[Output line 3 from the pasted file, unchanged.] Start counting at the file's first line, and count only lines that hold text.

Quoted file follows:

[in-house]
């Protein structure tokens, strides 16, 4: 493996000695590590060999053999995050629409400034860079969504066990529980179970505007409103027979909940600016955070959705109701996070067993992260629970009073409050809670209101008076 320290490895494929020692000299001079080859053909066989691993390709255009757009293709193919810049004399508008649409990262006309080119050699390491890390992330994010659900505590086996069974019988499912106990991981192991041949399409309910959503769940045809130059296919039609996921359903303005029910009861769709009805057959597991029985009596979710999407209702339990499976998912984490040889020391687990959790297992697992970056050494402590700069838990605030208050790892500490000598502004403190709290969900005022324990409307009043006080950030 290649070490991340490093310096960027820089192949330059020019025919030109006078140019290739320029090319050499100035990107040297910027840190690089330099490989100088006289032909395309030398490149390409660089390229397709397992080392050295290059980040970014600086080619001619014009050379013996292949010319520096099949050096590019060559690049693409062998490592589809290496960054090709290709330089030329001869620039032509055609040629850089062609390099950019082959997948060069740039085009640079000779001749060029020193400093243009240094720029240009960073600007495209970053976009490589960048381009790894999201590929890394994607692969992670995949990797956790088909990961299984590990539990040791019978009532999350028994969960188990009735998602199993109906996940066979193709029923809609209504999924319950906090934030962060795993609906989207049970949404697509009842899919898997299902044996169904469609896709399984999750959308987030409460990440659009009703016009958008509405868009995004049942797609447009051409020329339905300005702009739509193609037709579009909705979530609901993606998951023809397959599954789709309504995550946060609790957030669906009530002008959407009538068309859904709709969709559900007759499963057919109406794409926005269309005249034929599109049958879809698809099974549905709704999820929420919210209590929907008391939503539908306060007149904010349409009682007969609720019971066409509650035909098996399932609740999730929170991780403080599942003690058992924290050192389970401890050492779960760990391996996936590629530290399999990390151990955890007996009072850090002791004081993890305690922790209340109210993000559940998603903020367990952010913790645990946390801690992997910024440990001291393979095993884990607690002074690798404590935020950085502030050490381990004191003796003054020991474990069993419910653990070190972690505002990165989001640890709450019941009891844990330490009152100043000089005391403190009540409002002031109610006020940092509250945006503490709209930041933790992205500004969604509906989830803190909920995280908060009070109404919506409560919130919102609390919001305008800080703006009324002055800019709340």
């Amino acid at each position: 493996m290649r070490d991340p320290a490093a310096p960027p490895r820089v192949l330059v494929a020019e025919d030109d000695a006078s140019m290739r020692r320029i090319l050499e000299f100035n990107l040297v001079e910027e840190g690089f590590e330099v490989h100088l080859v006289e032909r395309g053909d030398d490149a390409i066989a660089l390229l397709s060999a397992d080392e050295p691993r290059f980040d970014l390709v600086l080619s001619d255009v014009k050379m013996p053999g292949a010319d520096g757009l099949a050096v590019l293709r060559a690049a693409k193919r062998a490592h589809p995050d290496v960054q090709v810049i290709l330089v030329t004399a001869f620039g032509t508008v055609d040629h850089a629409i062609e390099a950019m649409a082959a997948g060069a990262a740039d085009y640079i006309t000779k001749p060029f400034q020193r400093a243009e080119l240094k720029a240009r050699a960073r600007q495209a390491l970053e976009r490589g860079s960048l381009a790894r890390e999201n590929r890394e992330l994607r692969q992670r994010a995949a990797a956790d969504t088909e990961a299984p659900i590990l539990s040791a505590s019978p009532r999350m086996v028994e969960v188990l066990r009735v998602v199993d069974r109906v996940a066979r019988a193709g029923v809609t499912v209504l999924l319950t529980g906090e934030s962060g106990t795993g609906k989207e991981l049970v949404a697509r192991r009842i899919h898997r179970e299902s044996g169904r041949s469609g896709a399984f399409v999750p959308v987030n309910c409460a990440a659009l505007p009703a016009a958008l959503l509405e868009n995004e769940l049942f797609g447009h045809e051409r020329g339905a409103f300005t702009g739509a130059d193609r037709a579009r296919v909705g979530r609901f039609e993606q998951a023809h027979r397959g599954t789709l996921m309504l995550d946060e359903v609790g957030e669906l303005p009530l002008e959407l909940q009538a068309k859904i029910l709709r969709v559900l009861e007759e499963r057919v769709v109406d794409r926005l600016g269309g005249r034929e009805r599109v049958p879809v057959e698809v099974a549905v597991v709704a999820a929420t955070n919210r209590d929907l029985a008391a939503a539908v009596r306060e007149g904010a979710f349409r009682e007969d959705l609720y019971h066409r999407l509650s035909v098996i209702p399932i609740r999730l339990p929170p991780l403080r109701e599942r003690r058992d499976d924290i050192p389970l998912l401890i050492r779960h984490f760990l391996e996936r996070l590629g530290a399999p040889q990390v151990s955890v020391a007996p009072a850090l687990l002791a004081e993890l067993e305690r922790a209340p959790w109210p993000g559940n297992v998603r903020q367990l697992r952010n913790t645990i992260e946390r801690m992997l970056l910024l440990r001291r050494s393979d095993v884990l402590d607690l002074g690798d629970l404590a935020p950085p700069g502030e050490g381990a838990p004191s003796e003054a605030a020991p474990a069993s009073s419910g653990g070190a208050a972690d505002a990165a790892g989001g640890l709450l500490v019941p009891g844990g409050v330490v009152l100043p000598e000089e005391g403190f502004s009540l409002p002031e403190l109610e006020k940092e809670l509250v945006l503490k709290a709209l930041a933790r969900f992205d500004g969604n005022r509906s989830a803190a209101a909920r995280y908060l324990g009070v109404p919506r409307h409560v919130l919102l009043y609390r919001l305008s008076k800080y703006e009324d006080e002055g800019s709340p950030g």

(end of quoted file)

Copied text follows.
């Amino acid at each position: 493996m290649r070490d991340p320290a490093a310096p960027p490895r820089v192949l330059v494929a020019e025919d030109d000695a006078s140019m290739r020692r320029i090319l050499e000299f100035n990107l040297v001079e910027e840190g690089f590590e330099v490989h100088l080859v006289e032909r395309g053909d030398d490149a390409i066989a660089l390229l397709s060999a397992d080392e050295p691993r290059f980040d970014l390709v600086l080619s001619d255009v014009k050379m013996p053999g292949a010319d520096g757009l099949a050096v590019l293709r060559a690049a693409k193919r062998a490592h589809p995050d290496v960054q090709v810049i290709l330089v030329t004399a001869f620039g032509t508008v055609d040629h850089a629409i062609e390099a950019m649409a082959a997948g060069a990262a740039d085009y640079i006309t000779k001749p060029f400034q020193r400093a243009e080119l240094k720029a240009r050699a960073r600007q495209a390491l970053e976009r490589g860079s960048l381009a790894r890390e999201n590929r890394e992330l994607r692969q992670r994010a995949a990797a956790d969504t088909e990961a299984p659900i590990l539990s040791a505590s019978p009532r999350m086996v028994e969960v188990l066990r009735v998602v199993d069974r109906v996940a066979r019988a193709g029923v809609t499912v209504l999924l319950t529980g906090e934030s962060g106990t795993g609906k989207e991981l049970v949404a697509r192991r009842i899919h898997r179970e299902s044996g169904r041949s469609g896709a399984f399409v999750p959308v987030n309910c409460a990440a659009l505007p009703a016009a958008l959503l509405e868009n995004e769940l049942f797609g447009h045809e051409r020329g339905a409103f300005t702009g739509a130059d193609r037709a579009r296919v909705g979530r609901f039609e993606q998951a023809h027979r397959g599954t789709l996921m309504l995550d946060e359903v609790g957030e669906l303005p009530l002008e959407l909940q009538a068309k859904i029910l709709r969709v559900l009861e007759e499963r057919v769709v109406d794409r926005l600016g269309g005249r034929e009805r599109v049958p879809v057959e698809v099974a549905v597991v709704a999820a929420t955070n919210r209590d929907l029985a008391a939503a539908v009596r306060e007149g904010a979710f349409r009682e007969d959705l609720y019971h066409r999407l509650s035909v098996i209702p399932i609740r999730l339990p929170p991780l403080r109701e599942r003690r058992d499976d924290i050192p389970l998912l401890i050492r779960h984490f760990l391996e996936r996070l590629g530290a399999p040889q990390v151990s955890v020391a007996p009072a850090l687990l002791a004081e993890l067993e305690r922790a209340p959790w109210p993000g559940n297992v998603r903020q367990l697992r952010n913790t645990i992260e946390r801690m992997l970056l910024l440990r001291r050494s393979d095993v884990l402590d607690l002074g690798d629970l404590a935020p950085p700069g502030e050490g381990a838990p004191s003796e003054a605030a020991p474990a069993s009073s419910g653990g070190a208050a972690d505002a990165a790892g989001g640890l709450l500490v019941p009891g844990g409050v330490v009152l100043p000598e000089e005391g403190f502004s009540l409002p002031e403190l109610e006020k940092e809670l509250v945006l503490k709290a709209l930041a933790r969900f992205d500004g969604n005022r509906s989830a803190a209101a909920r995280y908060l324990g009070v109404p919506r409307h409560v919130l919102l009043y609390r919001l305008s008076k800080y703006e009324d006080e002055g800019s709340p950030g």